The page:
Treatment with azithromycin during a 5-year period was associated with reductions in the use of intravenous (IV) antibiotics and pulmonary exacerbations in children with cystic fibrosis (CF), study results published in the Annals of the American Thoracic Society suggest.

Data from the French Cystic Fibrosis database were retrospectively explored, with a focus on patients aged 7 to 40 years with CF. Only patients who initiated long-term azithromycin therapy between 2001 and 2011 were included in the retrospective review. The maximum follow-up was 7 consecutive years, including 2 years before initiation of azithromycin and 5 years after initiation of azithromycin. A total of 1065 children and 990 adults met all inclusion criteria and were enrolled in the analysis.

Researchers examined changes in forced expiratory volume in 1 second (FEV1), as well as changes in the number of IV antibiotic courses per year. At the start of treatment initiation, the data indicated a higher-than-expected mean FEV1 in children (+1.6%; P =.007) and adults (+1.3%; P =.02).

In the following years, the mean reduction in FEV1 in children was lower vs before azithromycin initiation (mean change of the slope, 0.7%; P =.03). Based on this finding, the investigators calculated a per-year mean decrease in FEV1 of 2.2% (95% CI, 1.87-2.45) after the first year of treatment initiation. In adults, the mean decrease in FEV1 was lower vs prior to azithromycin initiation, corresponding to an estimated mean FEV1 decrease of 1.6% per year (95% CI, 1.42-1.92).

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The researchers estimated an 11% per year increase in the mean yearly number of IV antibiotic courses in children prior to long-term azithromycin treatment (risk ratio [RR], 1.11; 95% CI, 1.04-1.2). In adults, the estimated per year increase in IV antibiotic courses prior to treatment initiation was 9% (RR, 1.09; 95% CI, 1.02-1.16). In the years after treatment initiation, the mean increase in IV antibiotic courses was reduced to an estimated 3% per year (RR, 1.03; 95% CI, 1.01-1.07) in children and 4% per year (RR, 1.04; 95% CI, 1.02-1.06) in adults.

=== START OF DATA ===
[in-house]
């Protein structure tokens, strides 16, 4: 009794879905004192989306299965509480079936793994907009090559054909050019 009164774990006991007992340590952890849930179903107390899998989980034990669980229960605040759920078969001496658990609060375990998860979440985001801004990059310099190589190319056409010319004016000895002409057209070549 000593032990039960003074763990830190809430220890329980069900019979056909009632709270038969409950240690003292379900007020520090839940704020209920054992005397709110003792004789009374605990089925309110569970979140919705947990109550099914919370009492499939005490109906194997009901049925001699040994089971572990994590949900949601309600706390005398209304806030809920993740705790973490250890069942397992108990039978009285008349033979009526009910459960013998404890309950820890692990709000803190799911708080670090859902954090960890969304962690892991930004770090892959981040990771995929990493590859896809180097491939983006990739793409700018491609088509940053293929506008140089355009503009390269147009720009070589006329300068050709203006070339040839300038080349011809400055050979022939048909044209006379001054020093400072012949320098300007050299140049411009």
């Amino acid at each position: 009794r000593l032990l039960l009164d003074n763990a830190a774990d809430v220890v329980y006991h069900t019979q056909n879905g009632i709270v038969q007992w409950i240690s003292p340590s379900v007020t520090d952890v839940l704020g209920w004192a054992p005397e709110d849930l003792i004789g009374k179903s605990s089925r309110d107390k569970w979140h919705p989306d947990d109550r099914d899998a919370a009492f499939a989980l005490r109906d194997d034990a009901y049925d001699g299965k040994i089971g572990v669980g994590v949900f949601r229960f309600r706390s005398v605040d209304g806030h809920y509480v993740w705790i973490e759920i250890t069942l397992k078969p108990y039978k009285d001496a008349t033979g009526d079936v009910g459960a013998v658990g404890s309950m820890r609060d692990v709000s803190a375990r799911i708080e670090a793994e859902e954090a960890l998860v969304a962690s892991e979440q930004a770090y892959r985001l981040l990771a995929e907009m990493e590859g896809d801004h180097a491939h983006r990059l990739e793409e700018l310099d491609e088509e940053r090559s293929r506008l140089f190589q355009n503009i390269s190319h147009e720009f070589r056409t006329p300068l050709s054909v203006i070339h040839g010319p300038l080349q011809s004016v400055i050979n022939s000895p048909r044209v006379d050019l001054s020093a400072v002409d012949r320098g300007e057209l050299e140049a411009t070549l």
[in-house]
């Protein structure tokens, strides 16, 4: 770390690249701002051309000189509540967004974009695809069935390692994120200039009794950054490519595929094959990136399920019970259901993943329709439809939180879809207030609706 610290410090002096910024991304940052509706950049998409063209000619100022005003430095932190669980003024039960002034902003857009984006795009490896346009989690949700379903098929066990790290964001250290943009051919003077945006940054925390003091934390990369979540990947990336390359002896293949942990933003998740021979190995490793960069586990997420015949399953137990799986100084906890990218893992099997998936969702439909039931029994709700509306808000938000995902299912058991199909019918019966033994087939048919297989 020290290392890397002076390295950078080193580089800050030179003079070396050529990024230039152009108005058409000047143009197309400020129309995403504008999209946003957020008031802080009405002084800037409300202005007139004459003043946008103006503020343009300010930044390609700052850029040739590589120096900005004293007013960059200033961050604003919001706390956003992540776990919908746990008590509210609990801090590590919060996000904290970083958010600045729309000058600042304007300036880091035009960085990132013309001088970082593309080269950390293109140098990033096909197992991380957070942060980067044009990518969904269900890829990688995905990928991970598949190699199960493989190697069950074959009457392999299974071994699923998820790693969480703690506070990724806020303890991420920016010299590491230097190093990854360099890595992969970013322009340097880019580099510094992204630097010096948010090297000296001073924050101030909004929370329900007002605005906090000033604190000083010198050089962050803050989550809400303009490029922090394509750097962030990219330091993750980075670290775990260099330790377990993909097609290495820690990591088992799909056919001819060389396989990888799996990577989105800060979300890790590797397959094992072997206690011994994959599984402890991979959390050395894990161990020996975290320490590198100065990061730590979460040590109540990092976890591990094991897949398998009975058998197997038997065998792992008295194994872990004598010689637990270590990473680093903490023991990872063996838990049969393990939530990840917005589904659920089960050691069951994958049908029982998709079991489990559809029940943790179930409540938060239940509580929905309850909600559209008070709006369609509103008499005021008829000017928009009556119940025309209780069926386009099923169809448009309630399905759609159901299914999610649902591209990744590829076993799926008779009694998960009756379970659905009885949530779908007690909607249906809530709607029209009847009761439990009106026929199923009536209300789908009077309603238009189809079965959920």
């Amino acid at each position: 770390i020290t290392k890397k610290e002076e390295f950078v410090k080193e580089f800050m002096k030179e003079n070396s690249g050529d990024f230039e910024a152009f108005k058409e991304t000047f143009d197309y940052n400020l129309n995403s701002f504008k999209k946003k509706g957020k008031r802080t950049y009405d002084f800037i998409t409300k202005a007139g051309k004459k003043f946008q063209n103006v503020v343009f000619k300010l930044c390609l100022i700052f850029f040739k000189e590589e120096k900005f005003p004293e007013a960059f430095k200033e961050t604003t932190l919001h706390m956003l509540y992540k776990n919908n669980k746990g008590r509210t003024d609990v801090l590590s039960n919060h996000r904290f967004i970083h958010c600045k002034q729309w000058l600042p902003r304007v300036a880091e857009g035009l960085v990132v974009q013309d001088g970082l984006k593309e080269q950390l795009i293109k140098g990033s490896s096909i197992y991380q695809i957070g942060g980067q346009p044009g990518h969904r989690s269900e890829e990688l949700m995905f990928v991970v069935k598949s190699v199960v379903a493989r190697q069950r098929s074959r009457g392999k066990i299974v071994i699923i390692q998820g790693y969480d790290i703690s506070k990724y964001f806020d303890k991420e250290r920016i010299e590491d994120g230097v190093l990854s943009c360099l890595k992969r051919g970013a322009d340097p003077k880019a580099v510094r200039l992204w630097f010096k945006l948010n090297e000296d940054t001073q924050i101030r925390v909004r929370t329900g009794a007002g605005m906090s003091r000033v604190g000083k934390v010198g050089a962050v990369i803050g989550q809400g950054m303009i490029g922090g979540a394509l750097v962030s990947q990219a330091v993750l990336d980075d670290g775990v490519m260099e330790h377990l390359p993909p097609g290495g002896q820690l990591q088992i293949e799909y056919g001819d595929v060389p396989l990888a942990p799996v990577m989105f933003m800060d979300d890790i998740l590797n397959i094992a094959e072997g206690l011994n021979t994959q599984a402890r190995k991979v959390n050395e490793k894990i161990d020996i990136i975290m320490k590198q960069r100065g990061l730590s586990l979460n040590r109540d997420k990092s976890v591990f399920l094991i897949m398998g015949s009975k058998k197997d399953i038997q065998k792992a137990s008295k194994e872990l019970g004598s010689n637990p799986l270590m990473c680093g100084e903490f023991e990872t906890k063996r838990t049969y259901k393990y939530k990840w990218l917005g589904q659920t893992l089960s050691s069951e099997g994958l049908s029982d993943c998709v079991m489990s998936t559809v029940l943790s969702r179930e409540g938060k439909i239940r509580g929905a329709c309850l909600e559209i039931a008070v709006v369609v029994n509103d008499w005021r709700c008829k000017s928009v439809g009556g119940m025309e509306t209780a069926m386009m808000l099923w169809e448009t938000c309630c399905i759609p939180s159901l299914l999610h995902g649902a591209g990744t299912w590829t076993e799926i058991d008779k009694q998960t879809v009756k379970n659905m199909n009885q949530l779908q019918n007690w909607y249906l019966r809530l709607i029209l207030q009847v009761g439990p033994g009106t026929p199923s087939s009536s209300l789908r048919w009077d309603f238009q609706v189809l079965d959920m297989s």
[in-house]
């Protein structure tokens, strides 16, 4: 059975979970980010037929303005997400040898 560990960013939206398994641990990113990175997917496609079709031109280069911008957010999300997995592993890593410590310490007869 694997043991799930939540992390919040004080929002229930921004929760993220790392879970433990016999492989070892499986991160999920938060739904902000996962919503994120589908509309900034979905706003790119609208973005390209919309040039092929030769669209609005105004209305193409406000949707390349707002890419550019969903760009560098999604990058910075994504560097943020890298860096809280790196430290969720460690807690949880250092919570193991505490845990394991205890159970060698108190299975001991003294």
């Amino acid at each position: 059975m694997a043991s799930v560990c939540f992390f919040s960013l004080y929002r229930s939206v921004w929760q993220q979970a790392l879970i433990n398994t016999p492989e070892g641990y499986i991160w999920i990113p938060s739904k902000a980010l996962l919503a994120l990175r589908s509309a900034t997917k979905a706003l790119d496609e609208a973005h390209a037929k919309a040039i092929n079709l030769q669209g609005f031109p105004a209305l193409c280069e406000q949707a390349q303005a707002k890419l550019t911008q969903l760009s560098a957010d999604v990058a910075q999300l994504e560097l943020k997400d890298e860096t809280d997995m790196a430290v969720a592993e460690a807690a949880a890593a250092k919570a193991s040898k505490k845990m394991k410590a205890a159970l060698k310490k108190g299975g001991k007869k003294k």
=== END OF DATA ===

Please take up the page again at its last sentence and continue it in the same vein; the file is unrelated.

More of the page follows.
Study limitations included its retrospective and observational nature, which may have precluded linking causality between long-term azithromycin treatment with outcomes.

The researchers concluded that the benefit of early treatment would “have to be confirmed by other longitudinal prospective studies with comparisons with control groups.”

Reference

Denis A, Touzet S, Diabaté L, et al. Quantifying long-term changes in lung function and exacerbations after initiation of azithromycin in cystic fibrosis [published online October 11, 2019]. Ann Am Thorac Soc. doi:10.1513/AnnalsATS.201812-882OC